Winery Profile: Domaine Pfister

Posted by | Posted in Grape Adventures | Posted on 07-18-2012

Mélanie Pfister and her parents.

Note: This is the first in a new series, in which I’ll explore a different Riesling every week or so.

Thanks to legendary importer Terry Thiese, I’ve decided it’s time to learn about Riesling. My decision, though, has nothing to do with one of Thiese’s imports. Rather, I’ve decided it’s finally time to explore Riesling thanks to the wines of Domaine Pfister, a producer in Alsace.

Thiese doesn’t import the wines – his portfolio only includes wines from Germany, Austria, and Champagne – but if it weren’t for him, Domaine Pfister might not be in the United States today.

Domaine Pfister traces its roots to 1780. While that’s ancient by New World standards, the village of Dahlenheim, where Pfister is located, was noted for quality wine production as early as 884. And it’s always been Riesling country.

For most of its history, Domaine Pfister was little more than a local winery. The property was handed down from father to son, and virtually all sales were made at the cellar door, with just a small bit of the wine making it to local restaurants.

In 1972, when sixth-generation vintner Alfred Pfister handed the business over to his son André, the property entered the modern era. Together with wife Marie-Anne, André started treating the vineyard and winemaking more professionally, with a laser focus on making high-quality wines that would express his property’s terroir. So he modernized the property’s facilities and started taking great care of the vineyard.

As André’s daughter, Mélanie, recently explained to me, “Since my father took over, the vineyards have been sacrosanct. He recognizes that balanced, healthy vineyards lead to balanced, healthy wines.”

Mélanie should know. About ten years ago, she decided to join the family business — becoming the first woman in her family to do so.

Her father had always urged his three daughters to study whatever they wanted. Mélanie’s older sister, Céline, studied political science at university, and now works for a bank in Brussels. Her younger sister, Marie, studied philosophy and works for a media company in Paris.

At the age of 20, after studying biology for two years, Mélanie realized she wanted to pursue winemaking. Her father supported the decision — and not simply because it would keep the family business alive.

“My father always told us that if you’re not passionate about what you do, then you shouldn’t do it,” she explained. “He knew I was passionate about making wine.”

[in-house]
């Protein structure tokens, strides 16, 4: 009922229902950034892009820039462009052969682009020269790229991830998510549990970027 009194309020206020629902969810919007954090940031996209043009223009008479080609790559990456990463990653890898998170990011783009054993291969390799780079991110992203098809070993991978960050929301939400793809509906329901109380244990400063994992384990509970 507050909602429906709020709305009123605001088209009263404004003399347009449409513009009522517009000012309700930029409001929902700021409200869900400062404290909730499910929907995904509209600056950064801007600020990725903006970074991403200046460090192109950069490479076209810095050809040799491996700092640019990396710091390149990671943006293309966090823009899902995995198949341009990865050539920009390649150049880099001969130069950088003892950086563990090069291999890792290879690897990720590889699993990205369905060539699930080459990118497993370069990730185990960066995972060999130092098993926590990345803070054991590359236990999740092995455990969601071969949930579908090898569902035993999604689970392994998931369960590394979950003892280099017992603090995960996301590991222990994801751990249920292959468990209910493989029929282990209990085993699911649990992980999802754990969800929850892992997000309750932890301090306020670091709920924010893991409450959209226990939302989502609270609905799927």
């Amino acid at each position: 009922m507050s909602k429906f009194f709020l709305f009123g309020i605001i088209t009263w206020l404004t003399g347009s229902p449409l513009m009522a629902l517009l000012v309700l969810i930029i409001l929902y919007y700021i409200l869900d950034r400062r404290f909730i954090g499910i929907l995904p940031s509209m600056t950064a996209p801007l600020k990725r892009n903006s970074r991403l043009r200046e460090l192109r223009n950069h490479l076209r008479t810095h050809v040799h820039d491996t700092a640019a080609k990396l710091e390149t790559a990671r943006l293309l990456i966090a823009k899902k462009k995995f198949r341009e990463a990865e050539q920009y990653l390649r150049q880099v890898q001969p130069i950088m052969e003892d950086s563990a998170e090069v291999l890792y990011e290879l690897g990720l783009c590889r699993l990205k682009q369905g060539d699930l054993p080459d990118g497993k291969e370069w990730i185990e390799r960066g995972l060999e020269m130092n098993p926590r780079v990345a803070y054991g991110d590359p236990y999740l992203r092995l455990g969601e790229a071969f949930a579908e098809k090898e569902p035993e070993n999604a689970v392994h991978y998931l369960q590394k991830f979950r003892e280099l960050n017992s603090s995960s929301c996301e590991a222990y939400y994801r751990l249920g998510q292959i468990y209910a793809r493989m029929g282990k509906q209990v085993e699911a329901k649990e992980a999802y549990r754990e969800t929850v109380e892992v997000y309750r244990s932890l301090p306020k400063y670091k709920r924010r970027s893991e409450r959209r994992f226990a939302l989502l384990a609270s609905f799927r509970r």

Mélanie jumped into the deep end, landing internships at Zind-Humbrecht in Alsace; Méo-Camuzet in Burgundy; Château Cheval Blanc; Château d’Yquem; and Craggy Range in New Zealand.

In 2005, she returned home — and made the first vintage of “Cuvée 8,” a blend of Riesling, Pinot Gris, Gewurztraminer, and Muscat that she had long envisioned. The wine’s name pays homage to her family’s history, since Mélanie is the eighth generation to make wine the Domaine.

Mélanie “officially” took over in 2006, but her father is still very much involved — he loves farming, so spends most of his days managing the vineyards.

Mélanie hasn’t done much to change the winemaking and doesn’t plan to — she wants the family legacy to continue. But she has focused on developing the export market for her wines.

“My father is salt of the earth, so was never interested in being very commercial or pushing sales,” she explained. “He spent his time and money on improving our facilities and the quality of our wine. He never spent any money on marketing or anything like that.”

Domaine Pfister currently produces about 5,000 cases of wine, with 15 different bottlings. But most of its wines are sold in France — and mostly at the cellar door. Thanks to Mélanie’s efforts, about 40 percent of the wine is now exported, but less than 10 percent makes its way to the United States.

The wines are in the United States thanks, in part, to Terry Thiese. While traveling in Alsace, he asked his favorite vintners for recommendations — and several steered him to Domaine Pfister. Since Thiese doesn’t import any wines from Alsace, he introduced the Pfisters to Roy Cloud of Vintage 59, a DC-based importer. Today, Vintage 59 imports seven of Domaine Pfister’s wines.

The entire lineup was delicious, but I was floored by the Grand Cru Engelberg. Tasting note below.

Review: 2009 Domaine Pfister Riesling Engelberg
France, Alsace, Alsace Grand Cru AOC
The nose explodes with petrol, beautiful white flowers, golden apples, and a sharp, limestone minerality. The palate is extremely full and rich, with lemon curd, orange zest, and even more golden apples coming through. It’s perfectly balanced and fresh, with a never-ending and surprisingly dry finish. Absolutely stunning.

 

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